Lions may hunt by day or night, but are most active between dusk and dawn. They usually hunt using a slow stalk, alternately creeping and freezing, utilizing every available bit of cover before making a final short rush. They regularly take the largest prey species of any cat, including wildebeest, buffalo, zebra, and the young of hippo, elephants and giraffes. They are opportunistic, and will eat a variety of mammals and birds, as well as scavenge carrion. Because they are so big and powerful, they will also take prey that has been killed by other carnivores such as the Cheetah Acinonyx jubatus, and will kill those carnivores to get it.
Lionesses in a pride often come into oestrous and give birth at the same time. The mechanism(s) controlling this phenomenon are not well understood. Females are polyestrous, and heat usually lasts around four days. The gestation period is 100 – 119 days, and one to six, usually two to four, cubs are born in a secluded area. They weigh around 1,200 grams at birth, and their coats are marked with ochre rosette-like spots, mainly on the belly and legs. The coat is quite woolly. Their eyes open by 14 days, and they start to eat meat around four weeks of age. By six months of age, their coats have lost their spots and woolliness. They are weaned at six or seven months, and young males are driven out of the pride between 18 and 24 months of age. As many as 70 – 80% of the cubs die before two years of age, depending on the availability of prey and the ability of the females to provide food. Females are sexually mature at three or four years of age, while males take five to six years. Lifespan is 19 years for females, and 12-16 for males in the wild. They have lived to 30 years in captivity.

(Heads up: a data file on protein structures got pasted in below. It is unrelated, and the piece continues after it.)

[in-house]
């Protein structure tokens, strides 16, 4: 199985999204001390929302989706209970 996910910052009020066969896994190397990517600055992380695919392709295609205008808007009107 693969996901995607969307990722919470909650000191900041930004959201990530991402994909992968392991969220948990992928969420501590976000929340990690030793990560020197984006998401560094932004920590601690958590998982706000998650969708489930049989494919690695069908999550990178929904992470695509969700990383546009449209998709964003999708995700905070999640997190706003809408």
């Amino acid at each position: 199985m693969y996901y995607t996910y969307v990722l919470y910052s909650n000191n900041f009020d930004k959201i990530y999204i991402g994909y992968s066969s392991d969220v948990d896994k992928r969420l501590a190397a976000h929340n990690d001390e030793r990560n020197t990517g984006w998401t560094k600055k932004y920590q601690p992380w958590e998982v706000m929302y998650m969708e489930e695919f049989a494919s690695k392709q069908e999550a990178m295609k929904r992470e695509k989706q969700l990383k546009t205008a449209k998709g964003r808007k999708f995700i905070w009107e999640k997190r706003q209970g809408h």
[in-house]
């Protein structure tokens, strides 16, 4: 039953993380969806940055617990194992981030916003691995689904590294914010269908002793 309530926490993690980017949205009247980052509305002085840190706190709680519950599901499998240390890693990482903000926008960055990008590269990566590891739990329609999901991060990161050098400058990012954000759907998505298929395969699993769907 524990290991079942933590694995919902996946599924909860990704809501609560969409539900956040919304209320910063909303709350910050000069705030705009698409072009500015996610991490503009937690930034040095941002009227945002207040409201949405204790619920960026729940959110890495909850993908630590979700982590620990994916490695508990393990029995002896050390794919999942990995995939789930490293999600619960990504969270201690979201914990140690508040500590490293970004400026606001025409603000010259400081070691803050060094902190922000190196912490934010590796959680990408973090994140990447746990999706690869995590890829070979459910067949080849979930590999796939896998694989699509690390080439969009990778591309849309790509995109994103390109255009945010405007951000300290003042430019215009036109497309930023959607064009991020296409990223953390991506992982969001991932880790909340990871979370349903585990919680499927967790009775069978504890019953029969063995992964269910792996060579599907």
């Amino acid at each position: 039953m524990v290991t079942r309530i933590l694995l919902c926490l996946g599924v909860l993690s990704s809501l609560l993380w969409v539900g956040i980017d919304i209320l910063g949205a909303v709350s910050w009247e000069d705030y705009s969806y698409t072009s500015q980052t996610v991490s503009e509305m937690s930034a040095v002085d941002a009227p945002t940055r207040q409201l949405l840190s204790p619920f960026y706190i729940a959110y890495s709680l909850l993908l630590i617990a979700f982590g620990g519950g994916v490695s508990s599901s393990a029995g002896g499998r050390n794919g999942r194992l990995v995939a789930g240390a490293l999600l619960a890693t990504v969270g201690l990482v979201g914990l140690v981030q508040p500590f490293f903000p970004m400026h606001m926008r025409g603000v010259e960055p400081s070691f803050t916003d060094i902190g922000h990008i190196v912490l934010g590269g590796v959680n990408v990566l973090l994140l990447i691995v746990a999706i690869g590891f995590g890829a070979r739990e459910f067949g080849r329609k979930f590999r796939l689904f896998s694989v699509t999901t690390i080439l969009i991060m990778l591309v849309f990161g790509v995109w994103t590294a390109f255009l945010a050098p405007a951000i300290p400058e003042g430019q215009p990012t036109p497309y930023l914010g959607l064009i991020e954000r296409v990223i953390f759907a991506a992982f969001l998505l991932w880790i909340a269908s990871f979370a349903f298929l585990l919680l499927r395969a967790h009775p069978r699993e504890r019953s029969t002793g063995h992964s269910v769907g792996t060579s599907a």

Lions have been reduced to 20% of their original African range, due to eradication by humans, loss of habitat and loss of prey species which have been replaced by agriculture and livestock. They are persecuted intensely by livestock herders and suffer from widespread official killing as problem animals.
Their habit of scavenging carcasses also makes them highly vulnerable to poisoned bait and snares set to catch animals for the bush meat trade.
Lions are declining rapidly outside of protected areas, and may ultimately only survive in reserves. Small isolated populations also increase the chance of inbreeding and vulnerability to disease. During an outbreak of canine distemper in the Serengeti National Park, over 1,000 lions (40% of the population) died from 1993-1994.
Trophy hunting is legal in 13 African countries, with 600-700 lions – mostly males – being killed every year. Many of these animals are killed in fenced enclosures, a high-priced slaughter which is referred to as canned hunting.
With so many expanding threats to their very existence, careful planning for the Lion’s future must be an immediate priority if these majestic cats are to remain in the African savannahs.
Read about the very small population of Asiatic or Gir Lions in India.
Range Map IUCN Red List 2008